Last season in the playoffs, both Dwyane Wade and LeBron James were eliminated from the playoffs by the Boston Celtics.
That was last year though, and now they are on the same team. This year they are on the same team and going into their series with a lot of momentum, homecourt advantage and heaps of expectations.
The Celtics, on the other hand, seemed to be lost at times to end the season. They seemed sluggish and disinterested on defense. They were unable to protect the rim or rebound, and they seemed to be sulking at the loss of Kendrick Perkins.
Most people have written them off, which is right where they want to be, overlooked.
But the pressure is all squarely on Wade, James and the rest of the Miami Heat. They spent the summer celebrating and now they will be tested like they never have been before. These are the keys to the Heat winning this series.
1. Can Wade and James stay home on defense?
Neither Wade nor James are particularly good defenders. They don't have good footwork, they aren't fundamentally sound, and they tend to stray from their assignments to play the passing lanes, or help on guys driving to the basket.
Against Philadelphia they had great success doing that because no one on the 76ers is really a threat to go off on any given night. The 76ers lack a star, so they rely on vast amounts of depth, and when one guy has the ball going to the basket he rarely looks to pass.
On the occasions he does, the 76ers found themselves with wide open shots, they just were unable to knock them down consistently.
The Celtics make their living on plays like that. They led the NBA in field goal percentage this season because all they do is look for the open guy, and their shooters are some of the best in the league.
Ray Allen shot 65 percent from three-point land against the Knicks and Paul Pierce shot 50 percent, and while the Knicks are a poor defensive team, they run similar defensive sets to the Heat, and as indicated before, Wade and James love to rotate to weak side help.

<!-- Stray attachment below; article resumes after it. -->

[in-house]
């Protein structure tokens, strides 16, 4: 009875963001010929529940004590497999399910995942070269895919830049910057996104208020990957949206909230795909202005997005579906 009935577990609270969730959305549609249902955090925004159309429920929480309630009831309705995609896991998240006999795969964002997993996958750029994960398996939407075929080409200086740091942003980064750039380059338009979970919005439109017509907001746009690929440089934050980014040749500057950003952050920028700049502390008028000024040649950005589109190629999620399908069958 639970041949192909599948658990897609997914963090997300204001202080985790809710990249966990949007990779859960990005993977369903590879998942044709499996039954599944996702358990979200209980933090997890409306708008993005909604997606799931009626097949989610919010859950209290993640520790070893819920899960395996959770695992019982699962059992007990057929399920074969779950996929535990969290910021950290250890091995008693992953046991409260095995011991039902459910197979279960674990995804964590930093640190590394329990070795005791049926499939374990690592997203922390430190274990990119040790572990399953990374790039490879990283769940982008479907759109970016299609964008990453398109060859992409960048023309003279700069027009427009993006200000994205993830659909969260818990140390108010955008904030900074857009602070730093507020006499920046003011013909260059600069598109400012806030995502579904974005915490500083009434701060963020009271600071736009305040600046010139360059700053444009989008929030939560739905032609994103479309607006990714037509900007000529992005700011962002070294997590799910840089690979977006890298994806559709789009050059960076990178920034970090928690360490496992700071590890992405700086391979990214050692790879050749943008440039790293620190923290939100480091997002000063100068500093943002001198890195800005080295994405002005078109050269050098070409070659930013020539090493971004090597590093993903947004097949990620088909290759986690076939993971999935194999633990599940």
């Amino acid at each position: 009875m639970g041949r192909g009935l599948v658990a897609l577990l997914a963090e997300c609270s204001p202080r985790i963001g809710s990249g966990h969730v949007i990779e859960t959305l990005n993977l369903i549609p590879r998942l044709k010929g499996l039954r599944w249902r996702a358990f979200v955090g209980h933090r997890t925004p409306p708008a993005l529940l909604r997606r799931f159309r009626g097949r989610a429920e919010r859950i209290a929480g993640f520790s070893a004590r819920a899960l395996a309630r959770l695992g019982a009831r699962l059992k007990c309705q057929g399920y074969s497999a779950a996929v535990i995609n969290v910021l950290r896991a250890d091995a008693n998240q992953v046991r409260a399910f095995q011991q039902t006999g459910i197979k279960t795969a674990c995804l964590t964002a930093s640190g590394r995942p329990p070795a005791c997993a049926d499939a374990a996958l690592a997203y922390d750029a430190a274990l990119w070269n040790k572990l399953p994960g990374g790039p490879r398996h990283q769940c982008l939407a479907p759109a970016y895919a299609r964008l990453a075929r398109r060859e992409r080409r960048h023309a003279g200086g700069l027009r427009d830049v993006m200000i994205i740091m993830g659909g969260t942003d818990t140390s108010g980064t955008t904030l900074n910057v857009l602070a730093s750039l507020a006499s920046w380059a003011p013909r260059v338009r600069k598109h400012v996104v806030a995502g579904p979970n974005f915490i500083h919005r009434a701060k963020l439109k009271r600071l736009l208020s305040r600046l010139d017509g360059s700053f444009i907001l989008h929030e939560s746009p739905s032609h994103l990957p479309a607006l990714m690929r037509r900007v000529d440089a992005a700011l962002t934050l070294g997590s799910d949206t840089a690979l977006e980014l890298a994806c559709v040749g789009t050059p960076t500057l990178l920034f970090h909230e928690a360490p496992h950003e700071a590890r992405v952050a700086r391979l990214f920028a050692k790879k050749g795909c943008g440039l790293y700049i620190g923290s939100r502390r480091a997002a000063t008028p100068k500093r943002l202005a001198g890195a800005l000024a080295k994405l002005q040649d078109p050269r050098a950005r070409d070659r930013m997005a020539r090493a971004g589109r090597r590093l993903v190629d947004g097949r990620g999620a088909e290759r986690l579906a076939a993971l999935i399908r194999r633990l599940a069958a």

If they do that, Pierce and Allen will capitalize where the 76er shooters failed to. If Ray Allen shoots 65 percent from three-point land and Paul Pierce shoots 50 percent against the Heat, the Celtics will win the series.
2. Don't believe that Kendrick Perkins being gone means the Celtics can't play defense.
Oh, the Celtics are definitely a different team since the trade. They don't have the same interior toughness that defined them, they are weak and susceptible to good rebounders, and now a great penetrating guard can have success against them.
But they still play tremendous strong side defense.
They like to load up the strong side and cut off the weak side to cut down on open shots from the perimeter. Ball rotation is usually too slow to take advantage, which is why LeBron loves to try those cross court passes against them.
You can be sure, though, that if Mario Chalmers got a wide open shot against the Celtics, the very next play he would not be open, unlike the 76ers who were so scared of Wade and James that they consistently doubled off on them.
The Celtics won't leave those shooters open or give them clean shots. The pressure is going to be on LeBron to let Wade have more of the ball because LeBron has always struggled against Pierce, and Ray Allen is not a defender that can give Wade too many problems.
3. Chris Bosh has to play physical.
Yeah, I know, that's like asking Ghandi to hit someone or Mother Theresa to say something bad about her fellow man.
Bosh is notorious for shying away from contact. Generally, the more contact he takes the further from the basket he gets. Now, he is a good outside shooter, but the further from the basket you shoot, the lower percentage the shot you are taking.